You can microwave it a little to help you get the sugar to dissolve if you need to (Mom doesn't agree so she doesn't microwave it though...she just keeps mixing till it dissolves...)
When and why you may want to vary the Sugar and Salt measurements above on occasion...
5 tablespoons is what my mother normally uses, recommends and swears by... a lot of other sushi rice recipes always only use 2 tablespoons.
Here is why she normally uses 5:
My mother says she has had talks with many 1st class
Japanese sushi chefs over the years (in Japan) and although they were
hesitant to reveal the "secret" to their sushi rice recipe many did
reveal hints; one of which she soon noticed became somewhat of a common
thread --- that they preferred to make theirs a bit "sweeter".
With that said, let's discuss when you may want to vary the sugar and salt measurements above (which does lean toward the sweeter side).
In most cases, I make my sushi seasoning just as stated above. It is good in most types of sushi especially chirashizushi, futomaki, most makizushi (rolls) and those recipes using milder flavors and meats.
For Nigirizushi (oblong pad of rice with a topping across the top) and stronger meats and flavors you may want to consider a little less sweet and a little more salt.
Here is what I would suggest:
1. The first time you make this sushi seasoning follow the recipe above using:
2. The next time, try (to me) the opposite end of the extreme which is:
Decide which you like better, or what you like better depending on what type of sushi you are making.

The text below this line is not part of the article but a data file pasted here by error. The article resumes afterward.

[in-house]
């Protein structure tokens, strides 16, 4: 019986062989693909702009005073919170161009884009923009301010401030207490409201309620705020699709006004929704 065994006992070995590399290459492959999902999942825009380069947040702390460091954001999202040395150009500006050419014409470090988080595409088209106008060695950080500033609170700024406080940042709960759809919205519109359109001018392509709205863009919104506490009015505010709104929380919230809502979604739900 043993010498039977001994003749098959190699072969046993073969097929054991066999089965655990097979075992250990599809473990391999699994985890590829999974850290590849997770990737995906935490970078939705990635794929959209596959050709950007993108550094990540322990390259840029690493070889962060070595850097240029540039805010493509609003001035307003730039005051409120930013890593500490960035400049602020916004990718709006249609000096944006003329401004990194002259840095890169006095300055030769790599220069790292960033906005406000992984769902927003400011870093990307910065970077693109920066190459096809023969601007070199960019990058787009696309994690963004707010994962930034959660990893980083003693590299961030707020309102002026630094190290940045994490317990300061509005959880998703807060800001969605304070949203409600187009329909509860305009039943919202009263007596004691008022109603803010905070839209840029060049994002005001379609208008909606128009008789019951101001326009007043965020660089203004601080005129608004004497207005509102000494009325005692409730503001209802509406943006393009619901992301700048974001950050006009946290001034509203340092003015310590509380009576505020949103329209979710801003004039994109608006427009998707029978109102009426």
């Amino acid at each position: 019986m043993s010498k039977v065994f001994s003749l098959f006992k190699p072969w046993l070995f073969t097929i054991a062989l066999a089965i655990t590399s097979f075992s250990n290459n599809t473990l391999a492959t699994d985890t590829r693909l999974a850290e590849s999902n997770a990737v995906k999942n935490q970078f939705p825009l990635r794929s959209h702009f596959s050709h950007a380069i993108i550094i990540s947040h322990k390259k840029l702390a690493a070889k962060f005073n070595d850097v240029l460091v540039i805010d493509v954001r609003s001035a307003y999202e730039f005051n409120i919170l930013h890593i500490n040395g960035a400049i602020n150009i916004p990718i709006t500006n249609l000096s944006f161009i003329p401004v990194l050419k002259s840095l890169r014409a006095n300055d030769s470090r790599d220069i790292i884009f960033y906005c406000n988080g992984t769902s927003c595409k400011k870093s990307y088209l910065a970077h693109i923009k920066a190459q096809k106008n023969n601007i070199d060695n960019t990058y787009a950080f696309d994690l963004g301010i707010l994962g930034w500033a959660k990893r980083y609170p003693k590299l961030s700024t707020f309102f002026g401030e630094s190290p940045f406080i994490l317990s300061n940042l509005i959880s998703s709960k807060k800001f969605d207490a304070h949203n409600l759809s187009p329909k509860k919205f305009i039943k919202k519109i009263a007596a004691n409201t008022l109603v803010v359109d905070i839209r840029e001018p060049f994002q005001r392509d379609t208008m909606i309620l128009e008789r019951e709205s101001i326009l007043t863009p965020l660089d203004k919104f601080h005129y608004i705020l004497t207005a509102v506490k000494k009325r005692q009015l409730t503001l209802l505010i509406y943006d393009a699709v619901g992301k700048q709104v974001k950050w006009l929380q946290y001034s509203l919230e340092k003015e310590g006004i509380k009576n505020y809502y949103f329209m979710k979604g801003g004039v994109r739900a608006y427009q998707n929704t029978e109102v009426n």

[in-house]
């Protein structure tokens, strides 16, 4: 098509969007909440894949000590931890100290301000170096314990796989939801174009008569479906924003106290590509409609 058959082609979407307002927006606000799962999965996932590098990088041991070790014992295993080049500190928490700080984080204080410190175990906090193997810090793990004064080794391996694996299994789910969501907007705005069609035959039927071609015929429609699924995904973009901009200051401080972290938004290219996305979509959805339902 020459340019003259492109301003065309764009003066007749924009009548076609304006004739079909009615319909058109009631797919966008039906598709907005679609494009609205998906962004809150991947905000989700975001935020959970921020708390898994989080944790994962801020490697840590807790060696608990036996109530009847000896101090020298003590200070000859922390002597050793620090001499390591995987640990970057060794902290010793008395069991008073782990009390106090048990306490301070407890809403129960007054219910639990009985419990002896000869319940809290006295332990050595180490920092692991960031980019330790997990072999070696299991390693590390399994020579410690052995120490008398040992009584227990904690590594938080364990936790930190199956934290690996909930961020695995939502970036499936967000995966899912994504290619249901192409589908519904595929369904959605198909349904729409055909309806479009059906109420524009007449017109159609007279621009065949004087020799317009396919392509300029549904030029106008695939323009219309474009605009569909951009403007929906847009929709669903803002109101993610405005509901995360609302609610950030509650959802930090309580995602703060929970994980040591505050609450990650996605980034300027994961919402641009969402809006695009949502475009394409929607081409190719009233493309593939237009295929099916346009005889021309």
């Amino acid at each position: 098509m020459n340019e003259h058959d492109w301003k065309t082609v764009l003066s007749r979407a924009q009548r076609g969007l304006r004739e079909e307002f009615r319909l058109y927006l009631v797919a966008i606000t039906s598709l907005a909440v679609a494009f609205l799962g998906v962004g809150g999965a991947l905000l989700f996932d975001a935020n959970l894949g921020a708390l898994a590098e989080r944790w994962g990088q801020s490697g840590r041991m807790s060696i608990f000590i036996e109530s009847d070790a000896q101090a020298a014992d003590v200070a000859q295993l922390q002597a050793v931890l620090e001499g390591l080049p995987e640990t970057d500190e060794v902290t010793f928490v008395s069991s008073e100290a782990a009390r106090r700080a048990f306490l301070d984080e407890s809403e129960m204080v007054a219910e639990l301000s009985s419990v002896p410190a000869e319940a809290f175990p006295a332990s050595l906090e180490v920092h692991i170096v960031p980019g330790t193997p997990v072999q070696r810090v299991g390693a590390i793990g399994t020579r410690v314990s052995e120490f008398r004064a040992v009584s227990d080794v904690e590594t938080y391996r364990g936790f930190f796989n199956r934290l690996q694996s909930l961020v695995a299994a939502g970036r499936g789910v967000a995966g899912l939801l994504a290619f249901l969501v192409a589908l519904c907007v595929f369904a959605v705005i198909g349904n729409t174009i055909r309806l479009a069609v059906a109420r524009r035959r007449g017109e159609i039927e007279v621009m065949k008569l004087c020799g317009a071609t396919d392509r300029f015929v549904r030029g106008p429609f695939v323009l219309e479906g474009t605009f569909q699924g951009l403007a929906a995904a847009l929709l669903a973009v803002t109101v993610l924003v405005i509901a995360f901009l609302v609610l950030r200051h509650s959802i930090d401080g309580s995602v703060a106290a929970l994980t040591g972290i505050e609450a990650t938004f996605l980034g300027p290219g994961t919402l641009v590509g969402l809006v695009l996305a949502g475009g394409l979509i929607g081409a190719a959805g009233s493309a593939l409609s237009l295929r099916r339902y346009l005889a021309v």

Or experiment and vary your preference between the 2 extremes above until you find your sweet spot.
This is the real test when you are making sushi rice at home... adjust the flavors according to what you are making or to what you like.
Ok. Back on track...
Mixing the Sushi Seasoning with your Rice
10. Next dump the hot rice into a very large bowl or preferably in a traditional wooden sushi tub called a hangiri. It is also referred to as an sushi oki. If using a bowl instead, put a damp towel under it to keep it from sliding.
*** And as a side note, don't try to scrape the harder rice up that may be stuck to the bottom of the pot. Leave it in the pot if it is stuck or hard or "crispy". These harder pieces will not be good in your sushi rice ***
11. Spread the rice out and pour the vinegar mixture all over the rice. The brown spot in the picture is not burnt rice, but rather where the kombu laid on the rice it left a brownish stain.
12. Now, if you have an electric fan, point it down over the rice from your right or left side so that it blows over the rice. Try to mix the rice using a side to side cutting motion with the edge of your wooden or plastic rice paddle.
What you are trying to do is coat each grain of rice and cool it quickly at the same time without mashing the grains of rice. All of this helps to evaporate the liquid faster which gives the rice a nice shine and also helps prevent mushiness.
13. If you don't have an electric fan, then use a hand fan or a piece of cardboard (as in the picture) in one hand while using the mixing motion described above with your other hand. Its a bit trickier since you can't use one hand to hold the bowl or hangiri in place, but you'll quickly get the hang of it.
14. You can stop mixing when everything has been absorbed and is no longer wet and slippery, the rice is fluffy and each grain is very shiny.
15. Cool to room temperature before using to make your sushi. You can cover the Hangiri with a damp tea towel or damp cloth while it is cooling to keep the rice from drying out.
And there you have it!
After you get done making makizushi, chirashizushi, temakizushi or whatever other zushi you're planning to make, clean and dry your hangiri properly so that you can use it again another day!